Example use of the Attribute Randomize node in Houdini
This is a quick example of how to create the below effect using the Attribute Randomize node in Houdini.
To start off, create a sphere object in the global network and double click to expand it.
Select the sphere1 node and update the ‘Primitive type’ property to ‘Polygon’, this will provide more detail (primitives) to work with:
To add further detail, increase the frequency value in the sphere properties:
Press Tab and create an ‘Attribute Randomize’ node and connect the sphere to its input, you’ll notice a change in the object in the viewport:
Update the attribute class dropdown in the randomize nodes properties to ‘Primitives’ to apply the random colours to the faces of the object:
You may be wondering why the attribute randomize node has applied random colours to our object and not any other type of modification, by default Houdini will apply the ‘Cd’ attribute name as a base for the randomize node, and ‘Cd’ refers to the colour property:
Now create a poly extrude node and connect our randomize node to its 1st input, then move the display flags over to this new node:
Change the ‘Divide into’ dropdown to ‘Individual elements’ as we want each extruded face to be disconnected from the others:
The reason we did this is because we are now going to extrude each of the faces by its ‘colour’ value, for example the dark blur primitives will be extruded to a different distance as the yellow primitives.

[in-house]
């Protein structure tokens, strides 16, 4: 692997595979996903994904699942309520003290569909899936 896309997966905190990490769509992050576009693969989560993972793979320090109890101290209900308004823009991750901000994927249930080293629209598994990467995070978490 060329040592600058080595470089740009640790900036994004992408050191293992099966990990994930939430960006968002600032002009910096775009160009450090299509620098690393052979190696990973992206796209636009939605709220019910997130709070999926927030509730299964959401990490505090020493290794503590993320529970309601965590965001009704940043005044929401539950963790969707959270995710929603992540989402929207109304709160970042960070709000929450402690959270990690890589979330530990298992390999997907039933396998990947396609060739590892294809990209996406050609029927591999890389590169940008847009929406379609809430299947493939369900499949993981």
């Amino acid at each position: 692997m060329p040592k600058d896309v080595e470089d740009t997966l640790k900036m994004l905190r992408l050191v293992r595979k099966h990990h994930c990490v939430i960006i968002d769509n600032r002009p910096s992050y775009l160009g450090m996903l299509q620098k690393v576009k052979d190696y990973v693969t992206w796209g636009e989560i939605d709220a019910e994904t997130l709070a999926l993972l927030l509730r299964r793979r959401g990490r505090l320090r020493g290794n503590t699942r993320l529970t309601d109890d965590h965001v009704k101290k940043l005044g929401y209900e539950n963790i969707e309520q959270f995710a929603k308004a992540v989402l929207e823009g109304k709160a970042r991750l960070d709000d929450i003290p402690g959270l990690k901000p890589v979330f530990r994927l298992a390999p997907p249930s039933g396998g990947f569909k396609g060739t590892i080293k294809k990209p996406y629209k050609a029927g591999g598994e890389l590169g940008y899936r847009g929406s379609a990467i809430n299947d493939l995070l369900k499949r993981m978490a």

To do this we first need to extrude all of the primitives by a noticeable amount (0.7):
Then under the ‘Local Control’ tab, enable the ‘Distance Scale’ option, and enter ‘Cd’ in the text field:
What is actually happening
You may be wondering what’s actually going on at a calculation level? The Dimension scale value is being multiplied by the Distance (Cd). Looking at the result we can see that the reds are extruded further than the blues:
This is because the ‘Cd’ value for reds is greater than the Cd values for blues (I’ll try and find out how to discover these actual values).
Adding more details
Next we will add more detail to our extrudes by increasing the divisions:
Increase the twist value to twist the extruded primitives:
At the moment this doesn’t look very tidy as the twisted primitives are overlapping, to fix this click on the ‘Extrusion’ tab, enable the checkbox and scale the extruded primitives down (0.4):
This is a good point to make adjustments to the extrusion distance to get
This is looking great, but we have very sharp edges, we can smooth the object by adding a ‘subdivide’ node and connecting it to the end of our network stream, this essentially adds more details by increasing the points and primitives:
Removing the colour
Remember we used the colour value to define the extrusion distance, but what if we don’t actually want the colour to display?
This can be done by creating an attribute delete node, connecting it to our stream and specifying the colour attribute (Cd) as the thing we want to delete:
If we take the time to look at the detail of our object, you’ll notice that ‘some’ of the primitives didn’t get extruded by much, this is because the Cd (colour) value for that primitive was very close to 0:
This can be adjusted by going back and defining a min and max value on the randomize node: